Over in Twitter-land, Josh Rosenau re-tweeted a comment from Seattle_JC:
It is a bad sign when the promotion of science and science education has been reduced to a grassroots movement in this society.
It’s a nice line, but it doesn’t entirely make sense. When I hear the term “grass-roots movement,” I think of something that has widespread popularity among the public at a low level, with that public support forcing political elites to take notice. Things like organized labor back in the day, or antiwar activism in the Vietnam era.
That’s almost the opposite of how the term is used here. If we had a grass-roots movement in support of science, that would be a Good Thing. What we have, instead is a small and scattered collection of mid-level organizations working against elite opposition and general public apathy. And we have no-one to blame for this situation but ourselves.
By “we,” here, I mean scientists. Because as I’ve said before, there is no monolithic Science, only the collective actions of scientists. And the end result of the last century or so of these collective actions has been the marginalization of science.
If you want the public to care about science, you have to talk about science to the general public. And time and again, scientists have shown active disinterest in this. Chris Mooney likes to use Carl Sagan as an example– Sagan was put up for election to the National Academy of Sciences, and lost the vote, in part because members felt that he spent too much time on popularizing science.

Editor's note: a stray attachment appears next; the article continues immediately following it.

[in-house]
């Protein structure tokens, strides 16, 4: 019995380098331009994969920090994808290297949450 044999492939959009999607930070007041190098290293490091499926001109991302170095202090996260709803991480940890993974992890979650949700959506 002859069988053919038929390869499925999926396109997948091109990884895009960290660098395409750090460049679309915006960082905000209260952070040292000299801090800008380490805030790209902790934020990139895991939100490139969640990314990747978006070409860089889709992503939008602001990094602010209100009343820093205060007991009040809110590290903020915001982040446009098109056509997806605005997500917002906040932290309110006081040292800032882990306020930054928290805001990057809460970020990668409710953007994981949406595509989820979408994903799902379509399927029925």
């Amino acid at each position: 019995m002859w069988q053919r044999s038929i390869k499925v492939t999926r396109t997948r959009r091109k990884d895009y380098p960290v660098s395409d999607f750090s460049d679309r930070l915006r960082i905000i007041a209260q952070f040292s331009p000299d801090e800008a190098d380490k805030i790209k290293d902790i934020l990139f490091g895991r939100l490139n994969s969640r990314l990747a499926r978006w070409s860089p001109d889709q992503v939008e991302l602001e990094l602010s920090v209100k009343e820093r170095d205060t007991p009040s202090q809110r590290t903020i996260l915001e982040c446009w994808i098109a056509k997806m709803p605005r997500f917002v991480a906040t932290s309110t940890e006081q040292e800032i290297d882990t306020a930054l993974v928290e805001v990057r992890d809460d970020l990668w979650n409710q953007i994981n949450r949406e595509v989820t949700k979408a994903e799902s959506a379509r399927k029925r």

But the problem goes deeper than that. Our entire academic system is set up to reward everything but talking to a broad public. At major research universities, teaching is something to be actively avoided as much as possible, particularly at the undergrad level. And as Sean Carroll pointed out, writing a textbook, let alone a popular book, can be a problem for someone seeking tenure at a research university.
If you get a job somewhere other than a research university or a national lab, people within the field will cock their heads sideways when you tell them, like a dog hearing an odd noise. Actively seeking to be at a smaller school that gives greater weight to teaching is often regarded like some sort of character flaw, and forget about outreach to the general public. Too much involvement in education and outreach activities is often looked at as a sign that you can’t handle “real” science.
People are generally in favor of outreach activities, of course, but in the same diffuse way that the general public is in favor of tax increases. If you ask them whether they’re in favor of outreach to the general public, they’ll say yes, but pressed to support it in a concrete way, they’ll find reasons not to. Any discussion of outreach requirements like the NSF’s infamous “broader impact” criteria invariably includes the argument that forcing scientists to do outreach as a condition of receiving government research funding is a wholly unreasonable imposition. But nobody’s willing to hire and promote outreach specialists who want to do that sort of activity. Directing any significant money toward outreach activities is questioned, because it could’ve been spent on “real” science.